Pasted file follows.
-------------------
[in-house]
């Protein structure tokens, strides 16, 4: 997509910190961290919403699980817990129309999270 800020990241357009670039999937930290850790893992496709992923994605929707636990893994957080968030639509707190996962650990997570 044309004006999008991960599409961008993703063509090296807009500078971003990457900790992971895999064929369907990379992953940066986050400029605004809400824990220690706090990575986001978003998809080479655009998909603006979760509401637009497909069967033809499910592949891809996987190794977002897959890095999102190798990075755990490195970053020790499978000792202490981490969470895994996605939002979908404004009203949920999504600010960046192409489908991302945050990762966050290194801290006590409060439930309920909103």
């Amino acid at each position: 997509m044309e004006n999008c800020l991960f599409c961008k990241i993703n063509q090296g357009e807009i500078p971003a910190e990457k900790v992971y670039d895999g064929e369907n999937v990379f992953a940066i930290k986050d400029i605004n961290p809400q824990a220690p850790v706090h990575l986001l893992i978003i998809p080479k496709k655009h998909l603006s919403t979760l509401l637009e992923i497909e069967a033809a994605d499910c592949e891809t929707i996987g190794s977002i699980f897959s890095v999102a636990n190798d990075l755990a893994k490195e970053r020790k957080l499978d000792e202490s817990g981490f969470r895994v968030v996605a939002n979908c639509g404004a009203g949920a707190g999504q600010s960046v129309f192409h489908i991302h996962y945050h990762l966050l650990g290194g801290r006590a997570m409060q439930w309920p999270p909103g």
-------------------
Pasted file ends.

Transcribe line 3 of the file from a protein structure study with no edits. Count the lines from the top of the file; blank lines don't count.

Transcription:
């Amino acid at each position: 997509m044309e004006n999008c800020l991960f599409c961008k990241i993703n063509q090296g357009e807009i500078p971003a910190e990457k900790v992971y670039d895999g064929e369907n999937v990379f992953a940066i930290k986050d400029i605004n961290p809400q824990a220690p850790v706090h990575l986001l893992i978003i998809p080479k496709k655009h998909l603006s919403t979760l509401l637009e992923i497909e069967a033809a994605d499910c592949e891809t929707i996987g190794s977002i699980f897959s890095v999102a636990n190798d990075l755990a893994k490195e970053r020790k957080l499978d000792e202490s817990g981490f969470r895994v968030v996605a939002n979908c639509g404004a009203g949920a707190g999504q600010s960046v129309f192409h489908i991302h996962y945050h990762l966050l650990g290194g801290r006590a997570m409060q439930w309920p999270p909103g």